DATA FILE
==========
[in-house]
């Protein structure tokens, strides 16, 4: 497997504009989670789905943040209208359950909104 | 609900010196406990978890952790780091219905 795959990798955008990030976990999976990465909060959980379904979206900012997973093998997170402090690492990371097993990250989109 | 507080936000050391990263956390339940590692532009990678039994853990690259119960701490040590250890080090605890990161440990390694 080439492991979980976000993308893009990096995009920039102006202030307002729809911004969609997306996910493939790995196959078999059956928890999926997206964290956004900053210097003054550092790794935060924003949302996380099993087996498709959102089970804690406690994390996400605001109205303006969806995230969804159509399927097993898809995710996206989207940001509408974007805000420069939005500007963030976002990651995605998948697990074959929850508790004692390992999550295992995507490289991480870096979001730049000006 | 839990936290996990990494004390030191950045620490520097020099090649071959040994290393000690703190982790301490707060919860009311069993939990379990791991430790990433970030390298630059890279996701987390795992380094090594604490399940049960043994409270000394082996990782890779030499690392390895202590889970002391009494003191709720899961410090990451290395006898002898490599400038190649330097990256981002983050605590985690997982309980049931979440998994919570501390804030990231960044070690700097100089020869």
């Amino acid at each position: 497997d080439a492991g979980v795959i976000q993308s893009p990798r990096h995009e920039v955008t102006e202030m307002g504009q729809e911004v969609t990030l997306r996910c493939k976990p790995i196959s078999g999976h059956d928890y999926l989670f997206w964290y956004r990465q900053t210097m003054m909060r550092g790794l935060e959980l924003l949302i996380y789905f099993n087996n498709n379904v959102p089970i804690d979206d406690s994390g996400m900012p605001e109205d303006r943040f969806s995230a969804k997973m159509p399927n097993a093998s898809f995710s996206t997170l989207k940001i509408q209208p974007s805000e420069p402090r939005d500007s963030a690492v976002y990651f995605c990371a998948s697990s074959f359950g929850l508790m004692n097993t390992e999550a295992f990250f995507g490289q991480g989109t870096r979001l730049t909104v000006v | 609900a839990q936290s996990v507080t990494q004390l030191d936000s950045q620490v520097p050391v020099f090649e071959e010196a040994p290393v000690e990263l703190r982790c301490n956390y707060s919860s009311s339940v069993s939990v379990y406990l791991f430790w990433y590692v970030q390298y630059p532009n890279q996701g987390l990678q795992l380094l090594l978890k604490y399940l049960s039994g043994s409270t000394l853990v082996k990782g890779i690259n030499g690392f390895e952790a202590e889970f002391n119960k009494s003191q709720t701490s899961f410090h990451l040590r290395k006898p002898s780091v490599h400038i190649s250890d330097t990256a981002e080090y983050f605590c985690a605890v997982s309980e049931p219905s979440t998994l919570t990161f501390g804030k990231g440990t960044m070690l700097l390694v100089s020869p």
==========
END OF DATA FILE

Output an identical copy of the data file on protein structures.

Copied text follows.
[in-house]
């Protein structure tokens, strides 16, 4: 497997504009989670789905943040209208359950909104 | 609900010196406990978890952790780091219905 795959990798955008990030976990999976990465909060959980379904979206900012997973093998997170402090690492990371097993990250989109 | 507080936000050391990263956390339940590692532009990678039994853990690259119960701490040590250890080090605890990161440990390694 080439492991979980976000993308893009990096995009920039102006202030307002729809911004969609997306996910493939790995196959078999059956928890999926997206964290956004900053210097003054550092790794935060924003949302996380099993087996498709959102089970804690406690994390996400605001109205303006969806995230969804159509399927097993898809995710996206989207940001509408974007805000420069939005500007963030976002990651995605998948697990074959929850508790004692390992999550295992995507490289991480870096979001730049000006 | 839990936290996990990494004390030191950045620490520097020099090649071959040994290393000690703190982790301490707060919860009311069993939990379990791991430790990433970030390298630059890279996701987390795992380094090594604490399940049960043994409270000394082996990782890779030499690392390895202590889970002391009494003191709720899961410090990451290395006898002898490599400038190649330097990256981002983050605590985690997982309980049931979440998994919570501390804030990231960044070690700097100089020869």
């Amino acid at each position: 497997d080439a492991g979980v795959i976000q993308s893009p990798r990096h995009e920039v955008t102006e202030m307002g504009q729809e911004v969609t990030l997306r996910c493939k976990p790995i196959s078999g999976h059956d928890y999926l989670f997206w964290y956004r990465q900053t210097m003054m909060r550092g790794l935060e959980l924003l949302i996380y789905f099993n087996n498709n379904v959102p089970i804690d979206d406690s994390g996400m900012p605001e109205d303006r943040f969806s995230a969804k997973m159509p399927n097993a093998s898809f995710s996206t997170l989207k940001i509408q209208p974007s805000e420069p402090r939005d500007s963030a690492v976002y990651f995605c990371a998948s697990s074959f359950g929850l508790m004692n097993t390992e999550a295992f990250f995507g490289q991480g989109t870096r979001l730049t909104v000006v | 609900a839990q936290s996990v507080t990494q004390l030191d936000s950045q620490v520097p050391v020099f090649e071959e010196a040994p290393v000690e990263l703190r982790c301490n956390y707060s919860s009311s339940v069993s939990v379990y406990l791991f430790w990433y590692v970030q390298y630059p532009n890279q996701g987390l990678q795992l380094l090594l978890k604490y399940l049960s039994g043994s409270t000394l853990v082996k990782g890779i690259n030499g690392f390895e952790a202590e889970f002391n119960k009494s003191q709720t701490s899961f410090h990451l040590r290395k006898p002898s780091v490599h400038i190649s250890d330097t990256a981002e080090y983050f605590c985690a605890v997982s309980e049931p219905s979440t998994l919570t990161f501390g804030k990231g440990t960044m070690l700097l390694v100089s020869p």